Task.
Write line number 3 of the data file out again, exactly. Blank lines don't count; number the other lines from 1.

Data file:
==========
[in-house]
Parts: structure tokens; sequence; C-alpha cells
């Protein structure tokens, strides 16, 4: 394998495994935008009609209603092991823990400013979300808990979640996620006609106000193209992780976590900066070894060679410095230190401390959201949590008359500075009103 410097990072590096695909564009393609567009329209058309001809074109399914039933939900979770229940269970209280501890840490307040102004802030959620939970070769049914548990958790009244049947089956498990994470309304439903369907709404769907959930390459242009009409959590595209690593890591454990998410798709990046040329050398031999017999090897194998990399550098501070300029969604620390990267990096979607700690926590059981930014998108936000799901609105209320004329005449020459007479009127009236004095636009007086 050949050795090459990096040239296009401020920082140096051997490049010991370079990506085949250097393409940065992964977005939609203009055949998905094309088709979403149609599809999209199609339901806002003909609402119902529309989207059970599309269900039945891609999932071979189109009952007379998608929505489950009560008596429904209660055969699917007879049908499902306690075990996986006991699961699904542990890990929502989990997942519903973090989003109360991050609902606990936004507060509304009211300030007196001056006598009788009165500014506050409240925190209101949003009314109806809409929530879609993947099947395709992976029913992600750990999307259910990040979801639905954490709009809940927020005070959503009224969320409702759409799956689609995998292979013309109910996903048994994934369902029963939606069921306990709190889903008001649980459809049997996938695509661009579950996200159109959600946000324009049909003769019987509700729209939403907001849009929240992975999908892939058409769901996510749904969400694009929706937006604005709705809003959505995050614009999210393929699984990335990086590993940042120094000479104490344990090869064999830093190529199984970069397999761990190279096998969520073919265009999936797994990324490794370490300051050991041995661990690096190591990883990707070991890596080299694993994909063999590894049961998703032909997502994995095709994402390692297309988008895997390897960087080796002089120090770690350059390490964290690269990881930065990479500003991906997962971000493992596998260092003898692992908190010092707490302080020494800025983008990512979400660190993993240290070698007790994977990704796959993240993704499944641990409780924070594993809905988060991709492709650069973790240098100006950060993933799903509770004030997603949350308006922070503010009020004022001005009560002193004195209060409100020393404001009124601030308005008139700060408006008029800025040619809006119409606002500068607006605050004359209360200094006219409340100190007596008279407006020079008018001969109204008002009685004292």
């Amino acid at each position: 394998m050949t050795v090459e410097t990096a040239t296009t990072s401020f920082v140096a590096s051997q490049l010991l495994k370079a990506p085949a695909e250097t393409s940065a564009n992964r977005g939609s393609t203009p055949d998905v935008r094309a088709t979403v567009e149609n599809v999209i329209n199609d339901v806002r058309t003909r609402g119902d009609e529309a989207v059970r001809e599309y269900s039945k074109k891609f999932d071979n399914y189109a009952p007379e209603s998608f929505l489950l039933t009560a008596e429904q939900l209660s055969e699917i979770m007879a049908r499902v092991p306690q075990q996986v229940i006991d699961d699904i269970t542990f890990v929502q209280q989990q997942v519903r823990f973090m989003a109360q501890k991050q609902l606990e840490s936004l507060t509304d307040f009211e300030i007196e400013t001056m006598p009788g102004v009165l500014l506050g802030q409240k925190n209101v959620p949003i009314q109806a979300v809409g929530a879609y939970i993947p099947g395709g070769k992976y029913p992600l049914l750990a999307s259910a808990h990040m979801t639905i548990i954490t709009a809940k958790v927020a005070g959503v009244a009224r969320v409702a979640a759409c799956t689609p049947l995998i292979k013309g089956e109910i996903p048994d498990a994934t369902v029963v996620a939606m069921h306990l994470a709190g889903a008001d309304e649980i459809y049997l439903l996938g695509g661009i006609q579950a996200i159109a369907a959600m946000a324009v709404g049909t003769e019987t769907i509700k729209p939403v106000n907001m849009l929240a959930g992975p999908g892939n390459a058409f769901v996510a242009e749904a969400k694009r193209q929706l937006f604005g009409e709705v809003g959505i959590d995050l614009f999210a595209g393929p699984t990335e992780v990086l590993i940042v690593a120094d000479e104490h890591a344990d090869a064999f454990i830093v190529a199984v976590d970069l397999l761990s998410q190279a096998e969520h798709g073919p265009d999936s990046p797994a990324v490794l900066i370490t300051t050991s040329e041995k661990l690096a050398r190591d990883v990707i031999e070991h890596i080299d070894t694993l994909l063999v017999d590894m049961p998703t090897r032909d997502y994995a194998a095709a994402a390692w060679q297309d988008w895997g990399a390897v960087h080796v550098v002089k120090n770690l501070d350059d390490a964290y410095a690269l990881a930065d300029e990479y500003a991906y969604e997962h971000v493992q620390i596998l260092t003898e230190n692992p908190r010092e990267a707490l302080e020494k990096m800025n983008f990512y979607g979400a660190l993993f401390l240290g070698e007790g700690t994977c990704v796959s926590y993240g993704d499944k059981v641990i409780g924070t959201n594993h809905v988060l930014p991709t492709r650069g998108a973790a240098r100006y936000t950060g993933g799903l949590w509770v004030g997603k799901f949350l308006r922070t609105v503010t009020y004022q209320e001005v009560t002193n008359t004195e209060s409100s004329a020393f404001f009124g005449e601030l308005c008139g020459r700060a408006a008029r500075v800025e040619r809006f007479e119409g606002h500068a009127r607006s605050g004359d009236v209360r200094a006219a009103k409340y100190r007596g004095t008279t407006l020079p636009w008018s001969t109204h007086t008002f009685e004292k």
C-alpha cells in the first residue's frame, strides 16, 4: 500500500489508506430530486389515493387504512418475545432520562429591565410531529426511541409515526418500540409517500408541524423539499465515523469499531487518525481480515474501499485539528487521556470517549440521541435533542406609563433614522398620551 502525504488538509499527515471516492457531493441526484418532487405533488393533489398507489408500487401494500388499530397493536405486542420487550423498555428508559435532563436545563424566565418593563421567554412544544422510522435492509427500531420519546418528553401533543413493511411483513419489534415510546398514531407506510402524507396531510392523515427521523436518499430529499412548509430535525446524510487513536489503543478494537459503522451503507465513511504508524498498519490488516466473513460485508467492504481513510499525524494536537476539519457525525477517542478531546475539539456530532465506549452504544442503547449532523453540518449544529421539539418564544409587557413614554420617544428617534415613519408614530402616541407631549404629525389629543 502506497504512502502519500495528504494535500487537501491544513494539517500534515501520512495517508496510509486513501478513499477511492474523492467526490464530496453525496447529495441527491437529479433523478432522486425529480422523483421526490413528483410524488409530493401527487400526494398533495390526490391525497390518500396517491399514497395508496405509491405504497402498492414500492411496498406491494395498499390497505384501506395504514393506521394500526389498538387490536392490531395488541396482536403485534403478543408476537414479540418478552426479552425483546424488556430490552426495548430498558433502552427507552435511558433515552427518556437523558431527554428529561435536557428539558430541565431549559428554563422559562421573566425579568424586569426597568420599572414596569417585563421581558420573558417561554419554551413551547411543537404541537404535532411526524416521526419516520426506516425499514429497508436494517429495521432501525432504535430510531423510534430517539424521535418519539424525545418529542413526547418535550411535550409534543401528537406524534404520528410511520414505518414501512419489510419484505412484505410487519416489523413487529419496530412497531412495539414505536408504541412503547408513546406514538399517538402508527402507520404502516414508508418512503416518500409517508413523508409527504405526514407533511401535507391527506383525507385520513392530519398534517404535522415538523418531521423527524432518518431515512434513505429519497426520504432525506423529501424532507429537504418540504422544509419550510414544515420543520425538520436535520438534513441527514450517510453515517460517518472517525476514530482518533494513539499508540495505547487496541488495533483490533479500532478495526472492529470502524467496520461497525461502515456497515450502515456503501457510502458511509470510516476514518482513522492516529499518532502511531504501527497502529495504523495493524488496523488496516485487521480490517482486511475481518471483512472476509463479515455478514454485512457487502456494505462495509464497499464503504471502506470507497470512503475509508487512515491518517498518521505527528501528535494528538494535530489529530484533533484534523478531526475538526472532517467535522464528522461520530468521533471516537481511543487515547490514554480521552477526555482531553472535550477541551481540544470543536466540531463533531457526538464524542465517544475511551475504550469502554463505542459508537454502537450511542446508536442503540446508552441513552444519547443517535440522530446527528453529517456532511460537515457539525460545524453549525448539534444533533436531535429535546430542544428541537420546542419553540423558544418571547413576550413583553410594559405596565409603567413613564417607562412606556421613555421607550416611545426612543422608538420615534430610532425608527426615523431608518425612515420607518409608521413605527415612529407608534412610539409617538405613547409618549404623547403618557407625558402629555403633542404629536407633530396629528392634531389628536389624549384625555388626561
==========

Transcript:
């Protein structure tokens, strides 16, 4: 394998495994935008009609209603092991823990400013979300808990979640996620006609106000193209992780976590900066070894060679410095230190401390959201949590008359500075009103 410097990072590096695909564009393609567009329209058309001809074109399914039933939900979770229940269970209280501890840490307040102004802030959620939970070769049914548990958790009244049947089956498990994470309304439903369907709404769907959930390459242009009409959590595209690593890591454990998410798709990046040329050398031999017999090897194998990399550098501070300029969604620390990267990096979607700690926590059981930014998108936000799901609105209320004329005449020459007479009127009236004095636009007086 050949050795090459990096040239296009401020920082140096051997490049010991370079990506085949250097393409940065992964977005939609203009055949998905094309088709979403149609599809999209199609339901806002003909609402119902529309989207059970599309269900039945891609999932071979189109009952007379998608929505489950009560008596429904209660055969699917007879049908499902306690075990996986006991699961699904542990890990929502989990997942519903973090989003109360991050609902606990936004507060509304009211300030007196001056006598009788009165500014506050409240925190209101949003009314109806809409929530879609993947099947395709992976029913992600750990999307259910990040979801639905954490709009809940927020005070959503009224969320409702759409799956689609995998292979013309109910996903048994994934369902029963939606069921306990709190889903008001649980459809049997996938695509661009579950996200159109959600946000324009049909003769019987509700729209939403907001849009929240992975999908892939058409769901996510749904969400694009929706937006604005709705809003959505995050614009999210393929699984990335990086590993940042120094000479104490344990090869064999830093190529199984970069397999761990190279096998969520073919265009999936797994990324490794370490300051050991041995661990690096190591990883990707070991890596080299694993994909063999590894049961998703032909997502994995095709994402390692297309988008895997390897960087080796002089120090770690350059390490964290690269990881930065990479500003991906997962971000493992596998260092003898692992908190010092707490302080020494800025983008990512979400660190993993240290070698007790994977990704796959993240993704499944641990409780924070594993809905988060991709492709650069973790240098100006950060993933799903509770004030997603949350308006922070503010009020004022001005009560002193004195209060409100020393404001009124601030308005008139700060408006008029800025040619809006119409606002500068607006605050004359209360200094006219409340100190007596008279407006020079008018001969109204008002009685004292």